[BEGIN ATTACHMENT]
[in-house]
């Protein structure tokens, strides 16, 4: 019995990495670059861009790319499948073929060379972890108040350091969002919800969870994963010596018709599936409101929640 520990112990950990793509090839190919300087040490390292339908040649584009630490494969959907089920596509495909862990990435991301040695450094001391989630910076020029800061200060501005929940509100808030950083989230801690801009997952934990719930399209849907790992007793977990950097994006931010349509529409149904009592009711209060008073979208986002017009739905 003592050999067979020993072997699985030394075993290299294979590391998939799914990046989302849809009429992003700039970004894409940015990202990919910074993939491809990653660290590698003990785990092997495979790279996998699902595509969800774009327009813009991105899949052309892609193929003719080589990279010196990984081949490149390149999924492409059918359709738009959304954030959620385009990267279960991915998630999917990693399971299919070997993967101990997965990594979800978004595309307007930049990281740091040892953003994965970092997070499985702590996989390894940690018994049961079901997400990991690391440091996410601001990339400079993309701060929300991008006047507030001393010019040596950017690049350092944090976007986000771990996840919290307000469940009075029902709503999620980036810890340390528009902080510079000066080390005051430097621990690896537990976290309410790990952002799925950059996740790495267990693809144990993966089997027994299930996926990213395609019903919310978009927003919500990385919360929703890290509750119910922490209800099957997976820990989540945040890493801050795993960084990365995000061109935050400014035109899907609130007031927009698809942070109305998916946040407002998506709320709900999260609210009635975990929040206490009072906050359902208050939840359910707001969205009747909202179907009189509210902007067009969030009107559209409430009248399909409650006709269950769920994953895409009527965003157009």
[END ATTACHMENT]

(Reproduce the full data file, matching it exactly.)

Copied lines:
[in-house]
């Protein structure tokens, strides 16, 4: 019995990495670059861009790319499948073929060379972890108040350091969002919800969870994963010596018709599936409101929640 520990112990950990793509090839190919300087040490390292339908040649584009630490494969959907089920596509495909862990990435991301040695450094001391989630910076020029800061200060501005929940509100808030950083989230801690801009997952934990719930399209849907790992007793977990950097994006931010349509529409149904009592009711209060008073979208986002017009739905 003592050999067979020993072997699985030394075993290299294979590391998939799914990046989302849809009429992003700039970004894409940015990202990919910074993939491809990653660290590698003990785990092997495979790279996998699902595509969800774009327009813009991105899949052309892609193929003719080589990279010196990984081949490149390149999924492409059918359709738009959304954030959620385009990267279960991915998630999917990693399971299919070997993967101990997965990594979800978004595309307007930049990281740091040892953003994965970092997070499985702590996989390894940690018994049961079901997400990991690391440091996410601001990339400079993309701060929300991008006047507030001393010019040596950017690049350092944090976007986000771990996840919290307000469940009075029902709503999620980036810890340390528009902080510079000066080390005051430097621990690896537990976290309410790990952002799925950059996740790495267990693809144990993966089997027994299930996926990213395609019903919310978009927003919500990385919360929703890290509750119910922490209800099957997976820990989540945040890493801050795993960084990365995000061109935050400014035109899907609130007031927009698809942070109305998916946040407002998506709320709900999260609210009635975990929040206490009072906050359902208050939840359910707001969205009747909202179907009189509210902007067009969030009107559209409430009248399909409650006709269950769920994953895409009527965003157009």